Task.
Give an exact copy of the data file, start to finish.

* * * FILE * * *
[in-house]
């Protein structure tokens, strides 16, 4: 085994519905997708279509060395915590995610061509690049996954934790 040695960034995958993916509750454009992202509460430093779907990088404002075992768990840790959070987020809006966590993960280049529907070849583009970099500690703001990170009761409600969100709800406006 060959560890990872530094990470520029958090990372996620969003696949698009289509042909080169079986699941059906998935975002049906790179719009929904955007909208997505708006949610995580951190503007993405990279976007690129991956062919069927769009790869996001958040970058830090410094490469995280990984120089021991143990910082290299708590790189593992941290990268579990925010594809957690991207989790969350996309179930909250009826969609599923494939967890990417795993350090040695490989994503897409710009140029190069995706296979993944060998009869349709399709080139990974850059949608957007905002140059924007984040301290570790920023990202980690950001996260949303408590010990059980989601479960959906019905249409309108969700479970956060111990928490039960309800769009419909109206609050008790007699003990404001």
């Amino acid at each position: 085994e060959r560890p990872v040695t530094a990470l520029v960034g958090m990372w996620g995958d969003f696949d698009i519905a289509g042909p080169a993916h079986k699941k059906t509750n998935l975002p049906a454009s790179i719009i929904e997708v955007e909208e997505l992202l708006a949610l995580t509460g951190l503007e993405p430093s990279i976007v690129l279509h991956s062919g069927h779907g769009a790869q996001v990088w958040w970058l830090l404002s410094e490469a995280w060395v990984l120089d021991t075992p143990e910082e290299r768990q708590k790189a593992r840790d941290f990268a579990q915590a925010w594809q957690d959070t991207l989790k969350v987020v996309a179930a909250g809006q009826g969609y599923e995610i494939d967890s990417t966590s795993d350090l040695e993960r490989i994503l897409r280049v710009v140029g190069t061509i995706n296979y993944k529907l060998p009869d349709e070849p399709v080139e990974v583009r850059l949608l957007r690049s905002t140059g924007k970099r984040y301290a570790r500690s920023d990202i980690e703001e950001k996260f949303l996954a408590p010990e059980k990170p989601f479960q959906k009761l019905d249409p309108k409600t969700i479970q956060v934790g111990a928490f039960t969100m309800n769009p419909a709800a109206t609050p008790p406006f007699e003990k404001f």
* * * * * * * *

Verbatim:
[in-house]
């Protein structure tokens, strides 16, 4: 085994519905997708279509060395915590995610061509690049996954934790 040695960034995958993916509750454009992202509460430093779907990088404002075992768990840790959070987020809006966590993960280049529907070849583009970099500690703001990170009761409600969100709800406006 060959560890990872530094990470520029958090990372996620969003696949698009289509042909080169079986699941059906998935975002049906790179719009929904955007909208997505708006949610995580951190503007993405990279976007690129991956062919069927769009790869996001958040970058830090410094490469995280990984120089021991143990910082290299708590790189593992941290990268579990925010594809957690991207989790969350996309179930909250009826969609599923494939967890990417795993350090040695490989994503897409710009140029190069995706296979993944060998009869349709399709080139990974850059949608957007905002140059924007984040301290570790920023990202980690950001996260949303408590010990059980989601479960959906019905249409309108969700479970956060111990928490039960309800769009419909109206609050008790007699003990404001």
């Amino acid at each position: 085994e060959r560890p990872v040695t530094a990470l520029v960034g958090m990372w996620g995958d969003f696949d698009i519905a289509g042909p080169a993916h079986k699941k059906t509750n998935l975002p049906a454009s790179i719009i929904e997708v955007e909208e997505l992202l708006a949610l995580t509460g951190l503007e993405p430093s990279i976007v690129l279509h991956s062919g069927h779907g769009a790869q996001v990088w958040w970058l830090l404002s410094e490469a995280w060395v990984l120089d021991t075992p143990e910082e290299r768990q708590k790189a593992r840790d941290f990268a579990q915590a925010w594809q957690d959070t991207l989790k969350v987020v996309a179930a909250g809006q009826g969609y599923e995610i494939d967890s990417t966590s795993d350090l040695e993960r490989i994503l897409r280049v710009v140029g190069t061509i995706n296979y993944k529907l060998p009869d349709e070849p399709v080139e990974v583009r850059l949608l957007r690049s905002t140059g924007k970099r984040y301290a570790r500690s920023d990202i980690e703001e950001k996260f949303l996954a408590p010990e059980k990170p989601f479960q959906k009761l019905d249409p309108k409600t969700i479970q956060v934790g111990a928490f039960t969100m309800n769009p419909a709800a109206t609050p008790p406006f007699e003990k404001f």